2. in May 2018, the Respondent altered and used to process a transaction 1 account form in respect of 1 client by altering information on the account form without having the client initial the alterations, contrary to MFDA Rule 2.1.1; and
    3. between January 2015 and October 2018, the Respondent obtained, possessed and used to process transactions, 30 pre-signed account forms in respect of 21 clients, contrary to MFDA Rule 2.1.1.

III. PROPOSED SETTLEMENT

  1. Staff and the Respondent agreed to the following terms of settlement:
    1. the Respondent shall be suspended from conducting securities related business in any capacity while in the employ of, or associated with, any MFDA Member for nine months commencing from the date the Settlement Agreement is accepted by the Hearing Panel, pursuant to s. 24.1.1(e) of MFDA By-law No. 1;
    2. the Respondent shall pay a fine of $2,500, pursuant to s. 24.1.1(b) of MFDA By-law No. 1, in installments as follows::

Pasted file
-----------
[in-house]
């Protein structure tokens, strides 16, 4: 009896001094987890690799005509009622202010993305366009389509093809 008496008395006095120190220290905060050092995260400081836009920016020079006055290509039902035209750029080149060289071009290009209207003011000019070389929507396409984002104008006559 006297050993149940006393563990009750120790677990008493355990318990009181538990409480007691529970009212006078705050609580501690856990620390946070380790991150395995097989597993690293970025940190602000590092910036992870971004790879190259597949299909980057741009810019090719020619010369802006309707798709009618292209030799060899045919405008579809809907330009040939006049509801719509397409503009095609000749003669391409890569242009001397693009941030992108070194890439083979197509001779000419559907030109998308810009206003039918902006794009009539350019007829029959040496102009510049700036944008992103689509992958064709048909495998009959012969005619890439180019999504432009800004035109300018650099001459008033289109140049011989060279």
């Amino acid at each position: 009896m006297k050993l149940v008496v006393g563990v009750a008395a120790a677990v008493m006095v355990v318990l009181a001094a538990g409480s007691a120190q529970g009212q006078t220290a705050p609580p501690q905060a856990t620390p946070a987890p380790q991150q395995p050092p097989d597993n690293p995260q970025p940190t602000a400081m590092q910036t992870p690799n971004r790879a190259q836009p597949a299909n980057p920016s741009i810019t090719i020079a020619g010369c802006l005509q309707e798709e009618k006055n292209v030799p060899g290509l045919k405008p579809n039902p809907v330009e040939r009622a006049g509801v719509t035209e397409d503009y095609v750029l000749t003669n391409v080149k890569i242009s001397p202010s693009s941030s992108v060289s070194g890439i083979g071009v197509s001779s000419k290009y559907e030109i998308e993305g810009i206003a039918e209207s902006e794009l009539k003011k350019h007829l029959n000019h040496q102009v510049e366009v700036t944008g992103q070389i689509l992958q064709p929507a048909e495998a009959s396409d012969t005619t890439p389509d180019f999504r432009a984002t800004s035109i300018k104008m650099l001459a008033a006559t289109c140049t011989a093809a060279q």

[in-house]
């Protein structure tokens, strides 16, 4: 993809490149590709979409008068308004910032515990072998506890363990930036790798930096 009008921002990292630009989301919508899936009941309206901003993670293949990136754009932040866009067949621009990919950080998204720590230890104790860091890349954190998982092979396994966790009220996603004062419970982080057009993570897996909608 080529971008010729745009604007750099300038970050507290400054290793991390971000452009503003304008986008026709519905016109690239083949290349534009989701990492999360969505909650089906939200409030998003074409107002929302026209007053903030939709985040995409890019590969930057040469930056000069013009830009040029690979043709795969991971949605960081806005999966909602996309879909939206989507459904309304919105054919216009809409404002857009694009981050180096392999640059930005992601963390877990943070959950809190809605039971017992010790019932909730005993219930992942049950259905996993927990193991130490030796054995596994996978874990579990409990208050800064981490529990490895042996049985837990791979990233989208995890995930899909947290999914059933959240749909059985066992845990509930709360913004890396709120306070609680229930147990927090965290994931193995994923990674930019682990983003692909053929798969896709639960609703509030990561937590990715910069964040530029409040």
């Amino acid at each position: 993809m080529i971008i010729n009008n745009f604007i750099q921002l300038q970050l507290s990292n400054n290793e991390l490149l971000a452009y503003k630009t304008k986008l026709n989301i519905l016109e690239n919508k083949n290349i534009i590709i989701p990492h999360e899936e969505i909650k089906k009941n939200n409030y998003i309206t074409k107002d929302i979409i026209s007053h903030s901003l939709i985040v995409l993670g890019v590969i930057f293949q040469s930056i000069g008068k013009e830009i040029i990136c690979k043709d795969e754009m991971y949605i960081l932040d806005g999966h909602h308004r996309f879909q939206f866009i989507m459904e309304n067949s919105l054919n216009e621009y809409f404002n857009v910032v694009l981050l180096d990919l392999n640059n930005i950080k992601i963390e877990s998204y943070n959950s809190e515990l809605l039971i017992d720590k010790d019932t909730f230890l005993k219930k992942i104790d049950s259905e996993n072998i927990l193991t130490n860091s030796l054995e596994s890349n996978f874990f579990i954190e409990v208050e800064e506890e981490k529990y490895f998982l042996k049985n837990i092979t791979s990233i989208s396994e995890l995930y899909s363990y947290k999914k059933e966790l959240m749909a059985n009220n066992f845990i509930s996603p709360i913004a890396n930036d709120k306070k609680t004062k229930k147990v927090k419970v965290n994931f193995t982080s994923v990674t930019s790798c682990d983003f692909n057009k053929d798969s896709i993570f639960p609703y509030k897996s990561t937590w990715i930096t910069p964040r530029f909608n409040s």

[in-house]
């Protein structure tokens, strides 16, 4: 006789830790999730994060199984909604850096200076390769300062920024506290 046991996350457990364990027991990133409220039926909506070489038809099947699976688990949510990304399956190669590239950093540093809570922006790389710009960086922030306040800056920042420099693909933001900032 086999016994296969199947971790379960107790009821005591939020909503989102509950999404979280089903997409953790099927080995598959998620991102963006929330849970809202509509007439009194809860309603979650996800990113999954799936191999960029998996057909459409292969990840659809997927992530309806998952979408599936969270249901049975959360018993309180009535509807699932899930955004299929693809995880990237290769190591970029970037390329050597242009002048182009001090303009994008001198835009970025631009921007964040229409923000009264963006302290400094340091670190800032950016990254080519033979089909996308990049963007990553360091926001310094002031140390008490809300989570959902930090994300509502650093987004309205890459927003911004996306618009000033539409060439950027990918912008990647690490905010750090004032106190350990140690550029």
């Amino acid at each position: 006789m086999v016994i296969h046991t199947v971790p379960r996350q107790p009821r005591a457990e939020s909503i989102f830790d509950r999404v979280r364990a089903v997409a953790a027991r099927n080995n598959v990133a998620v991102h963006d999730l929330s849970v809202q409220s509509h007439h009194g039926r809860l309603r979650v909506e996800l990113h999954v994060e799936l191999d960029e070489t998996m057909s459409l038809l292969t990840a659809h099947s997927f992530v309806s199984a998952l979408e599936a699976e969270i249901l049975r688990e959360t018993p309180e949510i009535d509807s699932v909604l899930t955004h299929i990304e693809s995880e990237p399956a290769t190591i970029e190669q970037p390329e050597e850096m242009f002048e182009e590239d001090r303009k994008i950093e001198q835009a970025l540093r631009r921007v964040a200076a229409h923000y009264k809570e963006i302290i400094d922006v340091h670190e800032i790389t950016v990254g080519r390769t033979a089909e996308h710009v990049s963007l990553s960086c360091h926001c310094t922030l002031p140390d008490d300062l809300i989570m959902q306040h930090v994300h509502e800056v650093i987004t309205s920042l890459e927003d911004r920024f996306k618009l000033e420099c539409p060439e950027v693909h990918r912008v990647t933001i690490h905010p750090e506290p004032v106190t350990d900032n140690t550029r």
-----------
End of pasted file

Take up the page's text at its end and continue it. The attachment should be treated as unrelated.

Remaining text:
1. $400 on or before the last business day of each of the first, second, third, fourth and fifth months following acceptance of the Settlement Agreement by the Hearing Panel; and
      2. $500 on or before the last business day of the sixth month following acceptance of the Settlement Agreement by the Hearing Panel;
    3. the Respondent shall pay costs of $2,500 upon acceptance of the Settlement Agreement by the Hearing Panel, pursuant to s. 24.2 of MFDA By-law No. 1; and
    4. the Respondent shall in the future comply with MFDA Rule 2.1.1.

IV. AGREED FACTS

Registration History

  1. Since June 2006, the Respondent has been registered in Ontario as a mutual fund salesperson (now known as a dealing representative)[1] with WFG Securities Inc. (the “Member”), a Member of the MFDA. At all material times the Respondent was an Approved Person of the Member.